Having botched the war, he botched the peace. He used the considerable influence he had at the peace table to establish a "League of Nations." He was truly an academic; he read too much Kant. To evaluate his performance, read Keynes' "The Economic Consequences of the Peace," which rips Wilson. The peace agreement violated every plank of his "Fourteen Points," and set the stage for another war.

We could talk about his contempt for the US Declaration of Independence and the US Constitution, as expressed in his "progressive" ideology on political science. His contempt for freedom is striking. He imprisoned many for doing nothing more than opposing US entry into the war or opposing the draft. He pushed through the authoritarian Espionage Act of 1917 and the Sedition Act of 1918, which imposed censorship. (Mind you, he ran his reelection campaign on "he kept us out of the war." The US went to war soon after his inauguration.) Included in that list is socialist Eugene Debbs. Imagine that George Bush had imprisoned Bernie Sanders for opposing the war in Iraq. We might review the notorious "Palmer Raids" conducted by his attorney general after the war. (Joe McCarthy was an amateur compared to Wilson and Palmer.)

Let's not forget the wonders of Prohibition, started as war measure. War is truly the health of the state.

He also militarily intervened in Mexico, Cuba, Haiti, and countries in Central America. And in Russia also.

Oh, and let's not forget he gave us the personal income tax, the Federal Trade Commission, and the Federal Reserve.

I would be happy to drop Wilson from all honors. He is part of our history and must be studied, but there is no reason to name anything after him. If Princeton wants to honor a president, I suggest they name the school after Nixon. Nixon didn't get America into a war, he got us out of one. And Nixon wasn't a segregationist, he gave us affirmative action programs.

"he gave us affirmative action programs": no doubt he meant well, but they are just another form of racial discrimination, aren't they?

From what I have read, racism was the norm in the early 20th century. Was Wilson any different?

As president, he aggressively extended segregation: https://reason.com/archives/2002/12/18/dixiecrats-triumphant

From what I have read, racism was the norm in the early 20th century. Was Wilson any different?

You're question only makes sense in a mental world wherein people's viewpoints on race are considered to be dichotomous: raaaaacist or otherwise. That sort of stupidity is ambient as we speak, but we should not subscribe to it. Wilson had no Southern accent and spent the bulk of his adult life living and working in New Jersey. He also fancied that the idiot spawn of Southern caste attitudes should be extended to federal office buildings and induced a wave of firings among black federal employees. This was quite abnormal in the northern United States. In the north, blacks tended to live in discrete neighborhoods, miscegenation was rare, and blacks were very seldom if ever appointed to supervisory or managerial positions where they'd have authority over whites; other features congruent with Southern caste attitudes were largely absent.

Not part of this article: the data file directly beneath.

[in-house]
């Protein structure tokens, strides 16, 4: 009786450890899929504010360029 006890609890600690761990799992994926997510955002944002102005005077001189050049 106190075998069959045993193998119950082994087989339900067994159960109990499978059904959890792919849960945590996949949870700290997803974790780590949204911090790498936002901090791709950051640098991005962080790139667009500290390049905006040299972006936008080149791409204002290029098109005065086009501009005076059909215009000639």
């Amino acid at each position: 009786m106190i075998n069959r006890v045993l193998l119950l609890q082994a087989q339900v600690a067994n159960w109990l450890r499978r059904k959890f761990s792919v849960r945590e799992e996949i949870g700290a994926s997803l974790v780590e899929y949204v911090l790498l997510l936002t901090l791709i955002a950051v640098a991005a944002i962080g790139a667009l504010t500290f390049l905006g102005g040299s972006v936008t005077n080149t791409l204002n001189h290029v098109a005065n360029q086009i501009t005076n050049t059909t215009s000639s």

In the South, the seamier and uglier aspects of the caste system were quite variable in their presentation. Read Ann Wortham on her education as a student at a black college ca. 1960. She met a great many students from the Deep South who were vary angry; she said she could empathize with that to some degree but not feel it herself because she'd grown up in Tennessee where race relations had quite different properties. My mother discovered the same from a different direction a decade earlier in the table talk of a school mate from North Carolina, table talk which incorporated an appalling latent violence she'd never heard out of her father, uncle, or grandparents (all the issue of prominent Confederate families in East Tennessee). The population of 'racists' in 1938 was considerably larger than the population of those who took white supremacy for granted, which in turn was larger than the population of people who had it in for blacks.

As Virginia Postrel's comment links to, Wilson was not just a man with racist views, he took overt and unnecessary actions to advance segregation across the wider United States via his segregation of the federal workforce and military.

It is being lost in this era of thought crimes, but under classical liberalism, having poor opinions of groups, just as believing in your choice of religious practice, is an individual choice. However, once you seek to interfere with the liberty of others based on your poor opinions, especially, when not a personal interaction, that is intolerance and is to not be tolerated. Wilson overt actions to interfere with the liberties of African-Americans when he removed them from offices they were qualified for, denied them full access to facilities based on their race, and imposed laws and regulations to prevent others who did not share his views from interactions with African-Americans as they chose.

"...Woodrow Wilson is a cultivated scholar and he has brains… "

Falling for the old, "he's an intellectual" does not reveal brilliance. But from the excerpts, one wonders if this is where the Black community's abused spouse relationship with the Democratic Party began.